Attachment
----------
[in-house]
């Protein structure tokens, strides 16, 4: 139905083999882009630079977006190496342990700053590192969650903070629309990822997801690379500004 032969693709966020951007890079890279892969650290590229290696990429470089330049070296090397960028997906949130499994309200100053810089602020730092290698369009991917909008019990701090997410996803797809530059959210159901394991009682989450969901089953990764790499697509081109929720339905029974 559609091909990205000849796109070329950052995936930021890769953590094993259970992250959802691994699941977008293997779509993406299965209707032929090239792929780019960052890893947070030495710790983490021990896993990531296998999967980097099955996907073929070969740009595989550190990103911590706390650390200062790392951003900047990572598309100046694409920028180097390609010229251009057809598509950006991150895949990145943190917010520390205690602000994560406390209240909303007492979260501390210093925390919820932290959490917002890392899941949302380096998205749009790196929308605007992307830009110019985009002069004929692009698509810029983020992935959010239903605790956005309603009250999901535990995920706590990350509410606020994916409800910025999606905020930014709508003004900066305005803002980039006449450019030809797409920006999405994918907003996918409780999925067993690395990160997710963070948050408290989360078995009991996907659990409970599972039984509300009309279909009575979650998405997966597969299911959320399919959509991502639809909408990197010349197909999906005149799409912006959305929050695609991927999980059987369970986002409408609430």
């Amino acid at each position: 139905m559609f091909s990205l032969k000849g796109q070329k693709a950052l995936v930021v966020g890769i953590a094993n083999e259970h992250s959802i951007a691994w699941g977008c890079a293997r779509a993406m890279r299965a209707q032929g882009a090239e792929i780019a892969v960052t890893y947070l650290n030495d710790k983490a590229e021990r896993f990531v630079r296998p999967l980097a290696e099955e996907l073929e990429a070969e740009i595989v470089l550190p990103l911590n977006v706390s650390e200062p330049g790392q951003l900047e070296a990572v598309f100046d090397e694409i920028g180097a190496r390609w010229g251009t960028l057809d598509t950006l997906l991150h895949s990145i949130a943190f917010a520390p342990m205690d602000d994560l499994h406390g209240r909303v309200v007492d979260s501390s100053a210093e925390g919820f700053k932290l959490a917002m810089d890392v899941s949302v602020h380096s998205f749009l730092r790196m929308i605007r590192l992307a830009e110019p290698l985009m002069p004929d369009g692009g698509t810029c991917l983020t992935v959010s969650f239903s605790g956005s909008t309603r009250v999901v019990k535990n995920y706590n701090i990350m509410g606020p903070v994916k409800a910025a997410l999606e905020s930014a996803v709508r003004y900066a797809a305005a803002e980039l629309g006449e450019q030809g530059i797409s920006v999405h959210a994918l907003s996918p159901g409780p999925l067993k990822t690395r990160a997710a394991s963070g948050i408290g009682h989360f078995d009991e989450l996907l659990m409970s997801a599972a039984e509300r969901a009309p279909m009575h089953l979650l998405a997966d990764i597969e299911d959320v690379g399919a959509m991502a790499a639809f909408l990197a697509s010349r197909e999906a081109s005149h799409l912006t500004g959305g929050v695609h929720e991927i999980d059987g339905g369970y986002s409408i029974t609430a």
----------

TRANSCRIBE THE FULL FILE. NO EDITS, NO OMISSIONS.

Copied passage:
[in-house]
């Protein structure tokens, strides 16, 4: 139905083999882009630079977006190496342990700053590192969650903070629309990822997801690379500004 032969693709966020951007890079890279892969650290590229290696990429470089330049070296090397960028997906949130499994309200100053810089602020730092290698369009991917909008019990701090997410996803797809530059959210159901394991009682989450969901089953990764790499697509081109929720339905029974 559609091909990205000849796109070329950052995936930021890769953590094993259970992250959802691994699941977008293997779509993406299965209707032929090239792929780019960052890893947070030495710790983490021990896993990531296998999967980097099955996907073929070969740009595989550190990103911590706390650390200062790392951003900047990572598309100046694409920028180097390609010229251009057809598509950006991150895949990145943190917010520390205690602000994560406390209240909303007492979260501390210093925390919820932290959490917002890392899941949302380096998205749009790196929308605007992307830009110019985009002069004929692009698509810029983020992935959010239903605790956005309603009250999901535990995920706590990350509410606020994916409800910025999606905020930014709508003004900066305005803002980039006449450019030809797409920006999405994918907003996918409780999925067993690395990160997710963070948050408290989360078995009991996907659990409970599972039984509300009309279909009575979650998405997966597969299911959320399919959509991502639809909408990197010349197909999906005149799409912006959305929050695609991927999980059987369970986002409408609430």
């Amino acid at each position: 139905m559609f091909s990205l032969k000849g796109q070329k693709a950052l995936v930021v966020g890769i953590a094993n083999e259970h992250s959802i951007a691994w699941g977008c890079a293997r779509a993406m890279r299965a209707q032929g882009a090239e792929i780019a892969v960052t890893y947070l650290n030495d710790k983490a590229e021990r896993f990531v630079r296998p999967l980097a290696e099955e996907l073929e990429a070969e740009i595989v470089l550190p990103l911590n977006v706390s650390e200062p330049g790392q951003l900047e070296a990572v598309f100046d090397e694409i920028g180097a190496r390609w010229g251009t960028l057809d598509t950006l997906l991150h895949s990145i949130a943190f917010a520390p342990m205690d602000d994560l499994h406390g209240r909303v309200v007492d979260s501390s100053a210093e925390g919820f700053k932290l959490a917002m810089d890392v899941s949302v602020h380096s998205f749009l730092r790196m929308i605007r590192l992307a830009e110019p290698l985009m002069p004929d369009g692009g698509t810029c991917l983020t992935v959010s969650f239903s605790g956005s909008t309603r009250v999901v019990k535990n995920y706590n701090i990350m509410g606020p903070v994916k409800a910025a997410l999606e905020s930014a996803v709508r003004y900066a797809a305005a803002e980039l629309g006449e450019q030809g530059i797409s920006v999405h959210a994918l907003s996918p159901g409780p999925l067993k990822t690395r990160a997710a394991s963070g948050i408290g009682h989360f078995d009991e989450l996907l659990m409970s997801a599972a039984e509300r969901a009309p279909m009575h089953l979650l998405a997966d990764i597969e299911d959320v690379g399919a959509m991502a790499a639809f909408l990197a697509s010349r197909e999906a081109s005149h799409l912006t500004g959305g929050v695609h929720e991927i999980d059987g339905g369970y986002s409408i029974t609430a």